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Mesenteric Arteritis and Intestinal Infarction in Rheumatoid Disease

Harry Bienenstock, MD; C. Richard Minick, MD; Bernard Rogoff, MD
Arch Intern Med. 1967;119(4):359-364. doi:10.1001/archinte.1967.00290220109006.
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In THE past, rheumatoid arthritis was characterized as an inflammatory process confined to the joints. Evidence has accumulated to indicate that, in many instances, arthritis is but one manifestation of a generalized systemic process. Three patients with mesenteric arteritis and intestinal infarction will be presented. Two of the patients had rheumatoid arthritis, and a third patient had clinical evidence of rheumatoid disease as well as features of systemic lupus erythematosus (LE) and dermatomyositis.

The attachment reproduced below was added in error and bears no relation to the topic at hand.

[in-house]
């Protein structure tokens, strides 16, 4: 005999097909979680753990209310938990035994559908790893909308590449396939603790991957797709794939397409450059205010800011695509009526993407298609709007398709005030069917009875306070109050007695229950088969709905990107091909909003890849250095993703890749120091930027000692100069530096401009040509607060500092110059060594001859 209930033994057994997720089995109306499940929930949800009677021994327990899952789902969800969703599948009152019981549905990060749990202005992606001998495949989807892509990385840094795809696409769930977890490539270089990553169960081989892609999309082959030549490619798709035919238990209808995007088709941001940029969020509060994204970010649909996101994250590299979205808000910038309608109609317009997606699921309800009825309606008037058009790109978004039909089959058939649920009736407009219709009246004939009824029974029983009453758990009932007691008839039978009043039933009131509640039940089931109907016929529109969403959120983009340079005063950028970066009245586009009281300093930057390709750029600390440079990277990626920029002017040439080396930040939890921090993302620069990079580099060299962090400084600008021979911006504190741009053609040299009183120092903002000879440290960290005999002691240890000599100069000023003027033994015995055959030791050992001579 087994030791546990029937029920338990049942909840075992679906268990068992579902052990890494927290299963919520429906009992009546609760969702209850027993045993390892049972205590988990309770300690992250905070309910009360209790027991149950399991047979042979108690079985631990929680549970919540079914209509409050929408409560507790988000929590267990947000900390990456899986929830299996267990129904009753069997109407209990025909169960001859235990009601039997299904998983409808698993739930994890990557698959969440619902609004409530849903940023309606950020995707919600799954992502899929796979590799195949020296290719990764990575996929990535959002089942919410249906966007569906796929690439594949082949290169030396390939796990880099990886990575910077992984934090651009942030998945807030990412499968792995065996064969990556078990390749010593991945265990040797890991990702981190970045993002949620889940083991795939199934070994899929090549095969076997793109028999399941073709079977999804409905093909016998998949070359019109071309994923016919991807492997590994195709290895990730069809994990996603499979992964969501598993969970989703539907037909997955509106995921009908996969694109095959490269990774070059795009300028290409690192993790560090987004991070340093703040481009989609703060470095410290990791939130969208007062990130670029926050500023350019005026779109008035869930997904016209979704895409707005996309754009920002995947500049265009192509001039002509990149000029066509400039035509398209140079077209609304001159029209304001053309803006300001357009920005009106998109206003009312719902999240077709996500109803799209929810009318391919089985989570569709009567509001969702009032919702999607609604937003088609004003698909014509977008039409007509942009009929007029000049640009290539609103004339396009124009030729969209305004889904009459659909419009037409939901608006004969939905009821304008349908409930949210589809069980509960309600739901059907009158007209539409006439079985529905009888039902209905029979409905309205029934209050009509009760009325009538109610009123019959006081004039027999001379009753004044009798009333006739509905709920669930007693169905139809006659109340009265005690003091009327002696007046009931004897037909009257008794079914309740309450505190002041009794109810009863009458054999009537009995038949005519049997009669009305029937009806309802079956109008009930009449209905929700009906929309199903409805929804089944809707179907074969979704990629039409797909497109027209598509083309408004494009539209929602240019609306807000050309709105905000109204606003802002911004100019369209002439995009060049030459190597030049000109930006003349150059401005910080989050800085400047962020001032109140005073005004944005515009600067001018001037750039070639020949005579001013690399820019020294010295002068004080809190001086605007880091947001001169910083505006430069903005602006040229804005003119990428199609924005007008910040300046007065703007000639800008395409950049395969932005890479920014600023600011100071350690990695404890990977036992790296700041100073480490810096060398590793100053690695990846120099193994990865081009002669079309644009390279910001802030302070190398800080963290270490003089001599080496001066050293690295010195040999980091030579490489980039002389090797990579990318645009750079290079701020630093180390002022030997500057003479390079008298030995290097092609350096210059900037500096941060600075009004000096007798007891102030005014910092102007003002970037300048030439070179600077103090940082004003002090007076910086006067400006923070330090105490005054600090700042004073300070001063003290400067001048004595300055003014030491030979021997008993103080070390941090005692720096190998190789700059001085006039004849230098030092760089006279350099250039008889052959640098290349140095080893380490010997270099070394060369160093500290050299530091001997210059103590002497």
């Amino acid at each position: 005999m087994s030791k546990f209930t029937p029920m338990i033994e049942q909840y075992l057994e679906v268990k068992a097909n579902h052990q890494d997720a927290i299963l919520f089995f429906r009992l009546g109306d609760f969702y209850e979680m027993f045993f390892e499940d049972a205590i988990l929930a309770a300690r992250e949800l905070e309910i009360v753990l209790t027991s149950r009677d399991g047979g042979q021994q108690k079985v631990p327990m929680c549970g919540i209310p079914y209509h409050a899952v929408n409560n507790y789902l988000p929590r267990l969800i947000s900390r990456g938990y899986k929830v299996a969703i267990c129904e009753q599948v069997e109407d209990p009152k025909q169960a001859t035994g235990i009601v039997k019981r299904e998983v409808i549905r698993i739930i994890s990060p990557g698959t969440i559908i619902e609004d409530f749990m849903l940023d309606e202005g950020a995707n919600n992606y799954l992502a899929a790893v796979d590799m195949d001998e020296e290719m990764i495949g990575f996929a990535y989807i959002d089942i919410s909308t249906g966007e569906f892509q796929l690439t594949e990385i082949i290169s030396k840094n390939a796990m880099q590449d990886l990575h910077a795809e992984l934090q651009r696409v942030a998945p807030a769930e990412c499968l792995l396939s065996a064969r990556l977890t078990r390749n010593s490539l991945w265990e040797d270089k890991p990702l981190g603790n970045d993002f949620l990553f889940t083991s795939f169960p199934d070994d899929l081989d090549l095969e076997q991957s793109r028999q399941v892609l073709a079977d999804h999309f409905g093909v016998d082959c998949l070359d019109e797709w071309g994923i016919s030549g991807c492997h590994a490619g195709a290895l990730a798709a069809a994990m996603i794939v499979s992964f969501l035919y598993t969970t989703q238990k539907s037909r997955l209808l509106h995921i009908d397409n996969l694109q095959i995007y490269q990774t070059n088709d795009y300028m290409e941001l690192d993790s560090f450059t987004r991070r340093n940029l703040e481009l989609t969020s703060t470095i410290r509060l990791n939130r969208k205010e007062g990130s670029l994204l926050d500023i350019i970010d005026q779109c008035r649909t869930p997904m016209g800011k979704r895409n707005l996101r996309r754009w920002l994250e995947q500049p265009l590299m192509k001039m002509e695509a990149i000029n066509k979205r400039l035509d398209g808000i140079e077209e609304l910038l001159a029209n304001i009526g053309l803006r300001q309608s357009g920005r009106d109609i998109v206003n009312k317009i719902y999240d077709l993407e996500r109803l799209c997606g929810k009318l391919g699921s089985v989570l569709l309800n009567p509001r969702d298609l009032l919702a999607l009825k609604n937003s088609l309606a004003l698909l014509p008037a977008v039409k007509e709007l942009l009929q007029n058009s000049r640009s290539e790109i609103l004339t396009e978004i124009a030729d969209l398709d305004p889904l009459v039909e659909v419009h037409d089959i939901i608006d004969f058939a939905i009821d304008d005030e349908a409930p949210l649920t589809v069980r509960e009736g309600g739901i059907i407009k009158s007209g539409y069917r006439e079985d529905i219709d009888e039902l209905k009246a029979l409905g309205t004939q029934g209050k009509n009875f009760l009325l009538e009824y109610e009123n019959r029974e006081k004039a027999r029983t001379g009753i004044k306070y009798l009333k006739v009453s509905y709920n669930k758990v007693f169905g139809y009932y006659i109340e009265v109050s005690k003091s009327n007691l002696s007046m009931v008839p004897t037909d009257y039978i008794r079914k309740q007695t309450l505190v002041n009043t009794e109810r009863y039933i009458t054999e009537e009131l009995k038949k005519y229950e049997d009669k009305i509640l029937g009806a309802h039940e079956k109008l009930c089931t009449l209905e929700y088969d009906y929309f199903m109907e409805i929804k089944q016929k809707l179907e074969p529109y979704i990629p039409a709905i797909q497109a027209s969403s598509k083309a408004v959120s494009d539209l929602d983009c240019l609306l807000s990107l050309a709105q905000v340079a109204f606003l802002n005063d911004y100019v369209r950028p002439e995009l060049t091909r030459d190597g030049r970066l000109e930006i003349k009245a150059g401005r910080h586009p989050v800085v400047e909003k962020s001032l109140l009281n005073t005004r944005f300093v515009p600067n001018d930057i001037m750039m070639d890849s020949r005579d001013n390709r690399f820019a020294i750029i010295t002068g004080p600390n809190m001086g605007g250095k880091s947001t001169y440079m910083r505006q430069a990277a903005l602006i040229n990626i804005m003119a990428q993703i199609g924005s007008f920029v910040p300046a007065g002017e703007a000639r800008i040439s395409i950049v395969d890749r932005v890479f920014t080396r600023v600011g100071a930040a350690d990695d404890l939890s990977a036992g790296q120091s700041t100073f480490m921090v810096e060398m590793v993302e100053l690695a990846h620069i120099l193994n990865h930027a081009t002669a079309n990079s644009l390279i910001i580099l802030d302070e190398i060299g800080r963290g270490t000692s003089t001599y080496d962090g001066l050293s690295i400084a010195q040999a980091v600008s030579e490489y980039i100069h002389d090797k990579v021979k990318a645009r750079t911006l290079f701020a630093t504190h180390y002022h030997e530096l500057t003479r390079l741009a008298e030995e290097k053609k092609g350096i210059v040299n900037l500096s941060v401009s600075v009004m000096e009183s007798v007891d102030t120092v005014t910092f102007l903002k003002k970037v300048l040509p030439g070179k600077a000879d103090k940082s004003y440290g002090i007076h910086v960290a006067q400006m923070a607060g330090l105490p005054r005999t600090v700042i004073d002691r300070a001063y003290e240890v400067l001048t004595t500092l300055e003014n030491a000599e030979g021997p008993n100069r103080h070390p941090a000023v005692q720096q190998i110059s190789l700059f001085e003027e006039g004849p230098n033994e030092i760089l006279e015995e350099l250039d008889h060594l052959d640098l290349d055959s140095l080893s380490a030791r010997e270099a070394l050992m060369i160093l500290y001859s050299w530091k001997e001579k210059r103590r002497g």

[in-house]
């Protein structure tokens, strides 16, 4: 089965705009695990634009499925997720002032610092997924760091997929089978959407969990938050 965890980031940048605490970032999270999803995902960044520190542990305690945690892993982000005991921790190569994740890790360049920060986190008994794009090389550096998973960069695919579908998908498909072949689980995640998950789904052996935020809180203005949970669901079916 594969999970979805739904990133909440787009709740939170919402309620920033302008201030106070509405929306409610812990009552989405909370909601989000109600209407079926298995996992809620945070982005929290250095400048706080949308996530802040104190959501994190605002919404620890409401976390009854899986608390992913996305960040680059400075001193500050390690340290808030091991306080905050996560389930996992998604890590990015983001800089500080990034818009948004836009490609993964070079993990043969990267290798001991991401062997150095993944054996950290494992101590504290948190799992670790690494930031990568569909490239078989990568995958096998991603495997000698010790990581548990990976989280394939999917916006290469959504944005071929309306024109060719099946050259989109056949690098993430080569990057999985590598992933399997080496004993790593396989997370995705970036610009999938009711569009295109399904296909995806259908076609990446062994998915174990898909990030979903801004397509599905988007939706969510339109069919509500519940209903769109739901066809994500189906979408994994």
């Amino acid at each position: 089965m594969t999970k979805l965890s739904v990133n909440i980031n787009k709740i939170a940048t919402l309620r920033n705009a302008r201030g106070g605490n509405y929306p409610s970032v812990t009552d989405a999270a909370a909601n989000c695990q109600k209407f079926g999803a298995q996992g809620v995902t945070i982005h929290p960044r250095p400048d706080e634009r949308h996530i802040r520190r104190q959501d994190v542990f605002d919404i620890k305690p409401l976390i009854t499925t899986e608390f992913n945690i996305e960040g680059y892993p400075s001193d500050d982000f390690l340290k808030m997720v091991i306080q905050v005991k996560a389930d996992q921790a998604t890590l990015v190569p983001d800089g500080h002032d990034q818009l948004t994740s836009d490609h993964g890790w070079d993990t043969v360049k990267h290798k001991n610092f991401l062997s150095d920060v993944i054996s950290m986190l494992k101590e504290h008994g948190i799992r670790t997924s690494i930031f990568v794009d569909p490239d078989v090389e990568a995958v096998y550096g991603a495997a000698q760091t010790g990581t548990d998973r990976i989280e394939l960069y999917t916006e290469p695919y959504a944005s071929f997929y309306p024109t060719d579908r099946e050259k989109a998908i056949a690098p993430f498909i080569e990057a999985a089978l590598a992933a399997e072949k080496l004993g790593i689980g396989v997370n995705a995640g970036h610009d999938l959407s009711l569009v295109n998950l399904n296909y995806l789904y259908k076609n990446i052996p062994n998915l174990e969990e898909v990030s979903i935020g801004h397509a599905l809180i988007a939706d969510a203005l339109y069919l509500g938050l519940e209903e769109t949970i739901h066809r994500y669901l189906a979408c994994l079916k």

Report of Cases 

Case 1.  —A 50-year-old white man had had rheumatoid arthritis since 1955. In January 1961, he experienced an exacerbation of joint symptoms and was treated with corticosteroids which were reduced gradually over a four-month period and then discontinued. In May 1961, acute joint symptoms recurred, and corticosteroid therapy was reinstituted. Pain, numbness, and burning in the dorsum of the left foot was first noted at this time. In July 1961, he was admitted to


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